Presentation is loading. Please wait.

Presentation is loading. Please wait.

The Spinal Cord and Spinal Nerves

Similar presentations

Presentation on theme: "The Spinal Cord and Spinal Nerves"— Presentation transcript:

1 The Spinal Cord and Spinal Nerves
Chapter 13 The Spinal Cord and Spinal Nerves

2 Functions of the nervous system
Sensory (input): Light Sound Touch Temperature Taste Smell Internal Chemical Pressure Stretch

3 Functions of the nervous system (cont’d)
Integration: Integration means making sense of sensory input. Analyzing stimuli based on experience, learning, emotion & instinct and reacting in a useful way (you hope). Motor (output): The response to the sensory input and subsequent integration. Sending signals to the muscles and other organs of the body instructing them how to respond to the stimuli.

4 Nervous System Organization

5 Overview of Ch 13 & Ch 14

6 The Spinal Cord & Nerves
The spinal cord is part of the Central Nervous System. The spinal nerves are part of the Peripheral Nervous System. The lowest level of integration occurs in the spinal cord and peripheral ganglia.

7 Spinal cord: gross anatomy

8 Spinal cord anatomy: the meninges

9 Spinal cord and associated structures

10 Functional arrangement of the spinal cord tissues
More about the specific functions these tracts in Chapter 15. Functional arrangement of the spinal cord tissues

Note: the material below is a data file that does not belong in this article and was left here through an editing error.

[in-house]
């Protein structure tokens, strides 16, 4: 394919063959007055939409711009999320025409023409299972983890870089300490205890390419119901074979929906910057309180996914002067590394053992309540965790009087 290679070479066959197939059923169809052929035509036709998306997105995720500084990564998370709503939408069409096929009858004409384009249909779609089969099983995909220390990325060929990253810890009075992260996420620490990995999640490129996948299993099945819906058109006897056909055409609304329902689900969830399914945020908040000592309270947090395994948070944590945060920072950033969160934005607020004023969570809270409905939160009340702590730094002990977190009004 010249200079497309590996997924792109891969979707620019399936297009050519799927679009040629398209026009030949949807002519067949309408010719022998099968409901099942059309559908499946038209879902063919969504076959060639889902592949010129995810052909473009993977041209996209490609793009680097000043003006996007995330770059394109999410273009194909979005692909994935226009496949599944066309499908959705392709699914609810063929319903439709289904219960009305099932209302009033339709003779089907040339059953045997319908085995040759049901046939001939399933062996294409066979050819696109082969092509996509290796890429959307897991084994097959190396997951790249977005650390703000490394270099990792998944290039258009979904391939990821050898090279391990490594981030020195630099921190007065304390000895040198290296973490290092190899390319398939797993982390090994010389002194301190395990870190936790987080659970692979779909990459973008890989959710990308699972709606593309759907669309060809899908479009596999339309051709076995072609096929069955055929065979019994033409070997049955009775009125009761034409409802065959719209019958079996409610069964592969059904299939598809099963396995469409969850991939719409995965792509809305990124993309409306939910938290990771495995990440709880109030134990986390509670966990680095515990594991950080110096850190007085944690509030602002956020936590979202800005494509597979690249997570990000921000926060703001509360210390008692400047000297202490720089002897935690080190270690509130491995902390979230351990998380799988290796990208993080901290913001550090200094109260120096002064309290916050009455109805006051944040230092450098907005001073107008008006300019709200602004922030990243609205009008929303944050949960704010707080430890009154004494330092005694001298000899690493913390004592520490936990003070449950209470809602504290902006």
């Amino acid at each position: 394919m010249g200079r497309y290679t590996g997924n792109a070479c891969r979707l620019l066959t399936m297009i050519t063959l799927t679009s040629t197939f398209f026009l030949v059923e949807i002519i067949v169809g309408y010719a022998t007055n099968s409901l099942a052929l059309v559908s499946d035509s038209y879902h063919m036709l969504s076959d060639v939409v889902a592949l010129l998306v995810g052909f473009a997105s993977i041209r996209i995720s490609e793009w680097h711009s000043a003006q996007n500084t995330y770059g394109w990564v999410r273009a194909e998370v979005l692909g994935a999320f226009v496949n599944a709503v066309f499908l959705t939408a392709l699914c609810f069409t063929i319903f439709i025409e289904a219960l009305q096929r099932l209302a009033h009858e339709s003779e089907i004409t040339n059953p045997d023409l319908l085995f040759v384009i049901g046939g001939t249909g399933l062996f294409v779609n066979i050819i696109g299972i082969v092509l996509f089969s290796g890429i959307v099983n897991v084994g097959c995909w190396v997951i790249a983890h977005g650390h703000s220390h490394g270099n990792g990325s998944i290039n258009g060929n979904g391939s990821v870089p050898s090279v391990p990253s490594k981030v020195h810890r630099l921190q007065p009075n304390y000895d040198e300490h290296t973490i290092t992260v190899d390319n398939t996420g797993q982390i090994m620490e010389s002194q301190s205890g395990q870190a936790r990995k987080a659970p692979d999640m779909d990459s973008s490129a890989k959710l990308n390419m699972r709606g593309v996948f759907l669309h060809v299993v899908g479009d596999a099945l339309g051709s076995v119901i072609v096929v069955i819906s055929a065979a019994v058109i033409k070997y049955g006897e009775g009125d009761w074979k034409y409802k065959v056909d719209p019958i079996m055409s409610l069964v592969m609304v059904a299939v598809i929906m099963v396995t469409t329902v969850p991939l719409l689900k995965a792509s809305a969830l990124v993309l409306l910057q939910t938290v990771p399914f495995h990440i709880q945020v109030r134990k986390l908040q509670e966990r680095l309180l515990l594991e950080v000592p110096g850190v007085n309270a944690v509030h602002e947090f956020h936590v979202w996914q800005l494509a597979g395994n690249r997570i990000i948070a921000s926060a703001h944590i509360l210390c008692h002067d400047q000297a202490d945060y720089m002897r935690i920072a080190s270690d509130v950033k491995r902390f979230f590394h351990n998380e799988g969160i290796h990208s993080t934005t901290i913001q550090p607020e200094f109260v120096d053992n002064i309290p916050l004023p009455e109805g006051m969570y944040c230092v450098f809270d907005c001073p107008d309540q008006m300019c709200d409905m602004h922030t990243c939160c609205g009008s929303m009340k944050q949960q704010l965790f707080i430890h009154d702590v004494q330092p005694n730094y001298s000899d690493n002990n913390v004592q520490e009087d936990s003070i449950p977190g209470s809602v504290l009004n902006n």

11 Cross section of the spinal cord

12 White Matter in the Spinal Cord
Fibers run in three directions – ascending, descending, and transversely Divided into three funiculi (columns) – posterior, lateral, and anterior Each funiculus contains several fiber tracks Fiber tract names reveal their origin and destination Fiber tracts are composed of axons with similar functions


14 Spinal nerves Thirty-one pairs of mixed nerves arise from the spinal cord and supply all parts of the body except the head They are named according to their point of issue 8 cervical (C1-C8) 12 thoracic (T1-T12) 5 Lumbar (L1-L5) 5 Sacral (S1-S5) 1 Coccygeal (C0)

15 Spinal nerve structure

16 Spinal Nerve structure
Each axon is also called a “nerve fiber” These are covered by an endoneurium The endoneurium is made of areolar c.t. Fibers are bundled into “fascicles” These are covered by perineurium This is an extension of the outer layer of collagen fibers Nerves are bundles of fascicles Each nerve is covered by dense irregular tissue of collagen fibers

17 Components of the Peripheral Nervous System
Motor pathways Leave the spinal cord via the ventral nerve roots. Have multipolar cell bodies found in the gray matter. Carry motor impulses to skeletal muscle (somatic pathways) and to glands, smooth muscle, the heart, organs, etc (autonomic pathways). Are also called efferent pathways.

18 Motor pathways

19 Components of the PNS Sensory Pathways
Enter the cord via the dorsal roots. Have unipolar cell bodies found in the dorsal root ganglia. Carry sensory inputs into the CNS via the central processes of their axons. They begin at the general sensory receptors of the skin (somatic sensory) and internal organs (visceral sensory). Are also known as afferent pathways. Special sense will be covered in Chapter 17

20 Sensory pathways

21 What’s a damn dermatome?

22 Nerve plexuses

23 Nerve plexuses Fibers travel to the periphery via several different routes Each muscle receives a nerve supply from more than one spinal nerve Damage to one spinal segment cannot completely paralyze a muscle

24 Cervical plexus

25 Summary: Cervical Plexus
Table 13-1

26 Brachial plexus